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Career and Your Teen: Changing the Conversation

If you’ve been going around in circles or hitting a dead end with your teenager when it comes to the conversation about the importance of getting good grades in high school in order to expand future career options, I’m going to suggest you try a new approach. To a teen, 25 seems really old and they often have difficulty making the connection between how their efforts in school now can enhance their career opportunities later. In their minds, they have their whole life ahead of them (what does Grade 10 math have to do with anything?). Rather than nagging, judging, or scolding your teen, change the conversation. Here’s how. 

It’s really important to start causal dialogue by asking your teen questions about what drives them, what lights them up, and then listen deeply to what information they share with you. It could be about their favorite YouTuber or Instagrammer, their favorite show, movie, book, or athlete. I promise, casual dialogue with your teen can provide a wealth of information, and don’t worry too much that it’s indulging your teen’s fantasy thinking. When they start talking about being a famous Internet star or pro athlete, realize they’re also conveying the key skills, interests, personality traits, and values important to them.

Help them make the connection between the skills and knowledge they want to build and the courses they are taking now in high school (even if it is a course they don’t particularly like). For example, if their favorite YouTuber is Good Mythical Morning and their least favorite class is math, ask them how Rhett and Link might use math as part of their YouTube success? Rhett and Link would have to be using math to figure out their profits through ad revenue generated subtracting costs to produce their videos. Math will be important in determining how many videos to make every year in order to be profitable, when they have enough money to hire a new person, and how much to pay themselves. Rhett and Link need to use math daily in order to run a successful business.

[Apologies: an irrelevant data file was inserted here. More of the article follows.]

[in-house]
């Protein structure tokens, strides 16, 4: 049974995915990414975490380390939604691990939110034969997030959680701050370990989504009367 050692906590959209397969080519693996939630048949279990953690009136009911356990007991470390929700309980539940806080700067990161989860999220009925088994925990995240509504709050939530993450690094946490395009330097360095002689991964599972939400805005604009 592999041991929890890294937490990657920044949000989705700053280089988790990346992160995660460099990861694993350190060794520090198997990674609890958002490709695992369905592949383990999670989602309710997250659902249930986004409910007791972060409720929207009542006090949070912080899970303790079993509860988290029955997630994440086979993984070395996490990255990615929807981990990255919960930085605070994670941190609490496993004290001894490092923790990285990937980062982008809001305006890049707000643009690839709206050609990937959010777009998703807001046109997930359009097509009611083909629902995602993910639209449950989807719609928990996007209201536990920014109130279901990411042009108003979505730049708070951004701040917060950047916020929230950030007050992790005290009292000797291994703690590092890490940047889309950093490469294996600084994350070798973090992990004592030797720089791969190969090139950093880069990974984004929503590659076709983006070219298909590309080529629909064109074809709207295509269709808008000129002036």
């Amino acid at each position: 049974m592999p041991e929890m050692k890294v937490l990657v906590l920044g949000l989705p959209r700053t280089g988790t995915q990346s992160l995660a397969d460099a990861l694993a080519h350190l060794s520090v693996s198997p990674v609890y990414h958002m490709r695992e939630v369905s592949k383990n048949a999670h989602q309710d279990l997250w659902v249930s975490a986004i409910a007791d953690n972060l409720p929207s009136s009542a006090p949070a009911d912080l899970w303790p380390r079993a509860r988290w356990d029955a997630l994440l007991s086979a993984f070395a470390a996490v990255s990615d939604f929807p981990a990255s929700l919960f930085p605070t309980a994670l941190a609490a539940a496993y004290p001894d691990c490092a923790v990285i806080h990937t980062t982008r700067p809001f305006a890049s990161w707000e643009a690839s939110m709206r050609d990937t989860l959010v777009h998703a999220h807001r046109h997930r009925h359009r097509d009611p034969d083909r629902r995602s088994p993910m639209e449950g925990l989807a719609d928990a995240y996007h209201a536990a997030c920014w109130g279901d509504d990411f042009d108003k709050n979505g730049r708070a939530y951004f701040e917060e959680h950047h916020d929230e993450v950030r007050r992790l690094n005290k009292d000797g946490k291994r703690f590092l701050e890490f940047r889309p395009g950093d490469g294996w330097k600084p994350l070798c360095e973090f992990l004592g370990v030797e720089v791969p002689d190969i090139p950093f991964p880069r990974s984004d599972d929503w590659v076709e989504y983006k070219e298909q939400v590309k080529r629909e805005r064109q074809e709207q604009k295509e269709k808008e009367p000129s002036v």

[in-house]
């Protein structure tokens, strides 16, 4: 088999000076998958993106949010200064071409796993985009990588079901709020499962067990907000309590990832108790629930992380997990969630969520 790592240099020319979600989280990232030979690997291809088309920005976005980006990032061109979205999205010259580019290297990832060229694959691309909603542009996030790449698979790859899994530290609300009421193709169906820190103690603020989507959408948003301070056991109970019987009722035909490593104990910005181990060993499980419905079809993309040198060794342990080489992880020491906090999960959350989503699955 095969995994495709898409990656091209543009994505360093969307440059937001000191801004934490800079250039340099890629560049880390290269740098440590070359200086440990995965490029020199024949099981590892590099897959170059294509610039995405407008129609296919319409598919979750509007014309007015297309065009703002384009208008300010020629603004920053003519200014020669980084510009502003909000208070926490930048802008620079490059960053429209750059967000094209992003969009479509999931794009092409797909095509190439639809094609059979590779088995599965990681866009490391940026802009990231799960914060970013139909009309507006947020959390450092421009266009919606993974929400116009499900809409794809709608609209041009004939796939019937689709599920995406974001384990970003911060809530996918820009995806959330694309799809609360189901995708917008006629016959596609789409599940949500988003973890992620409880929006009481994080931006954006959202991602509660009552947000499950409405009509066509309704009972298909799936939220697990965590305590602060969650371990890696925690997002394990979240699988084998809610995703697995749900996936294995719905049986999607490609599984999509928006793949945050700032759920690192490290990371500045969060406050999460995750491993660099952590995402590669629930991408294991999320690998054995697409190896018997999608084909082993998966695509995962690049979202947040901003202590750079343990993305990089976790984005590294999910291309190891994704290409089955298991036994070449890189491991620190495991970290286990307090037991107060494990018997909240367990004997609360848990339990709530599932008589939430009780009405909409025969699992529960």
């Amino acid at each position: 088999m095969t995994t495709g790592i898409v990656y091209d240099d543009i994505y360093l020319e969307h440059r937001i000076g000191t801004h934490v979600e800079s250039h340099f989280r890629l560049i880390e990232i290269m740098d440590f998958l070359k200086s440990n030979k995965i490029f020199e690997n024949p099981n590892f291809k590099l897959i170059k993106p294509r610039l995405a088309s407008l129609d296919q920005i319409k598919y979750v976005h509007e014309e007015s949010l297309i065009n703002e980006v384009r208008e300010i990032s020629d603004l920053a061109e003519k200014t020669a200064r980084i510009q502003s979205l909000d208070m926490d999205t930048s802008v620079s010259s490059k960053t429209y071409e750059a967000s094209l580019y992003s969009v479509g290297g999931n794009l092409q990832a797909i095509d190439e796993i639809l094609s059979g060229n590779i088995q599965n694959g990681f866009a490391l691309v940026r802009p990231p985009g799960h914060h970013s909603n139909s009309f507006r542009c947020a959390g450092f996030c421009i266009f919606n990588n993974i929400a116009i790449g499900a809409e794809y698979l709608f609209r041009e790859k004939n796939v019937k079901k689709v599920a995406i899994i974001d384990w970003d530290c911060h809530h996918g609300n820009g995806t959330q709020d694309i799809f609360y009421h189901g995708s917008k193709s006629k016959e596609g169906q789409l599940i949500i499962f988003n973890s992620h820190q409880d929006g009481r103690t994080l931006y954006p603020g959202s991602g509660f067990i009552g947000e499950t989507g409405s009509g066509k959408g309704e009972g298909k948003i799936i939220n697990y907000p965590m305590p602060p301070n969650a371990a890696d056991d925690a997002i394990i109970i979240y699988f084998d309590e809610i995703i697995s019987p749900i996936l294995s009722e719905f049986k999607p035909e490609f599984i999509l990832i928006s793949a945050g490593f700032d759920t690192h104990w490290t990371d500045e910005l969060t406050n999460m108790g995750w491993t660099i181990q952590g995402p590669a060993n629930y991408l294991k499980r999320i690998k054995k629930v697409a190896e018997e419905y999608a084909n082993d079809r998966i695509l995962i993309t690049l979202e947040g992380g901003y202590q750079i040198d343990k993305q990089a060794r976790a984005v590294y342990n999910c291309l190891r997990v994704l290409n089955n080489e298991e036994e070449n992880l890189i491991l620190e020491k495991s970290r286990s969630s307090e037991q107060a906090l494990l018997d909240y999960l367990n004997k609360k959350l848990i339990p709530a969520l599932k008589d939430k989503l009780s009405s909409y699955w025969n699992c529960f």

Listen to your teen with all of your senses. Listen not only to what they are saying, listen for changes in the tone and volume of their voice. Observe what they are talking about when they get animated, when their body language changes, when their eyes light up; these are all indicators of things that energize and engage them.

As you listen, explore with your teen what skills are involved in some of these career pursuits (either their own skills or the skills of those they admire). Then talk about what skills they have that may be in common with those they admire. Ask them about things in their life they are proud of and reflect back to them any unique skills and interests you hear in them. Then use what you find out to help them find opportunities to build their skills and experience for a particular career. Your teen can gain skills and experience through community engagement, volunteer opportunities, sports, and, yes, even through school.

Once you have a greater sense of the type of skills and interests your teen enjoys using most, brainstorm possible career paths with them. Then research together to find different pathways to careers that get them excited. Connect those careers and pathways with their current high school courses.

This is about leaving as many doors open as possible, so they will have more career choices later on in life. And in order to do that, it means doing the best they can at each stage of their education.

Margo is a trained Lifepath facilitator and owner of Open to Possibilities. She offers private and group coaching sessions with teens and young adults to help them reach their full potential. She’s also a mom of two teen boys. Find out more about her next workshop at opentopossibilities.ca

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